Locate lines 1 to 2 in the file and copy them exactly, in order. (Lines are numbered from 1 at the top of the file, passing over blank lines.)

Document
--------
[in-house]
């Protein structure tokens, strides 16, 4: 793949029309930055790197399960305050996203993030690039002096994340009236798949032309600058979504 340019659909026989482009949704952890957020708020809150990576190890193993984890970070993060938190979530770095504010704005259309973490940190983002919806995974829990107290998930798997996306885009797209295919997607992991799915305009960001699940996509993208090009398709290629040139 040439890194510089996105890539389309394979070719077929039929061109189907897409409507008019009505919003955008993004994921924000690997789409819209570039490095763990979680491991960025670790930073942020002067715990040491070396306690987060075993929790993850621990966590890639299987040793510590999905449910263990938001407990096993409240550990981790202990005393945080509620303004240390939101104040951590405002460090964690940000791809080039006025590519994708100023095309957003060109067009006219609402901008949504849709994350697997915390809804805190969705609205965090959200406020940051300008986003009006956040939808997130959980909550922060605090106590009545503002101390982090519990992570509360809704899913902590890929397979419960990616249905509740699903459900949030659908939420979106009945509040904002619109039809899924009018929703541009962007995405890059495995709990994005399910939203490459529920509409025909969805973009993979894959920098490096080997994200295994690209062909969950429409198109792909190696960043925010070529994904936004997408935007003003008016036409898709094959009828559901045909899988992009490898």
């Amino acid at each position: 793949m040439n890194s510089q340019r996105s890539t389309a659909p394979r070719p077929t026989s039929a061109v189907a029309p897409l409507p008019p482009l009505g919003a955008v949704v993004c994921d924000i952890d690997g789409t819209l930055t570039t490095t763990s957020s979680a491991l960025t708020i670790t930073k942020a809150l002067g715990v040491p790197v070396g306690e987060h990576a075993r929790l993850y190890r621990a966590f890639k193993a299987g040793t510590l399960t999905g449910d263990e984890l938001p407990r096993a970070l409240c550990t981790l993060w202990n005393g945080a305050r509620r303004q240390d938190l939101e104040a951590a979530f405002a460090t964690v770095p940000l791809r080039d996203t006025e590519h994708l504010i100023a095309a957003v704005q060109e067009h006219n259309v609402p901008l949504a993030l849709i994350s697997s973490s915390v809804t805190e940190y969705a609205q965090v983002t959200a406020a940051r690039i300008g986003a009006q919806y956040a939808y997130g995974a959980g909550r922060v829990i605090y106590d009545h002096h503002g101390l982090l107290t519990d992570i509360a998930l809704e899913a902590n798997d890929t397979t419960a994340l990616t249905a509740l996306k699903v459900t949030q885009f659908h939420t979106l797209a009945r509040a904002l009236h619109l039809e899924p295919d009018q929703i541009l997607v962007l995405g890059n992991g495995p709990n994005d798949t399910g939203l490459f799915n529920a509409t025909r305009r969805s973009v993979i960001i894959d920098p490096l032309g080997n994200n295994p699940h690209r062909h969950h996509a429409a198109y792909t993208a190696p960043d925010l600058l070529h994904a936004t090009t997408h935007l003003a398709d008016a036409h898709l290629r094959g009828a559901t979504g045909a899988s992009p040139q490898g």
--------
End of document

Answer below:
[in-house]
């Protein structure tokens, strides 16, 4: 793949029309930055790197399960305050996203993030690039002096994340009236798949032309600058979504 340019659909026989482009949704952890957020708020809150990576190890193993984890970070993060938190979530770095504010704005259309973490940190983002919806995974829990107290998930798997996306885009797209295919997607992991799915305009960001699940996509993208090009398709290629040139 040439890194510089996105890539389309394979070719077929039929061109189907897409409507008019009505919003955008993004994921924000690997789409819209570039490095763990979680491991960025670790930073942020002067715990040491070396306690987060075993929790993850621990966590890639299987040793510590999905449910263990938001407990096993409240550990981790202990005393945080509620303004240390939101104040951590405002460090964690940000791809080039006025590519994708100023095309957003060109067009006219609402901008949504849709994350697997915390809804805190969705609205965090959200406020940051300008986003009006956040939808997130959980909550922060605090106590009545503002101390982090519990992570509360809704899913902590890929397979419960990616249905509740699903459900949030659908939420979106009945509040904002619109039809899924009018929703541009962007995405890059495995709990994005399910939203490459529920509409025909969805973009993979894959920098490096080997994200295994690209062909969950429409198109792909190696960043925010070529994904936004997408935007003003008016036409898709094959009828559901045909899988992009490898």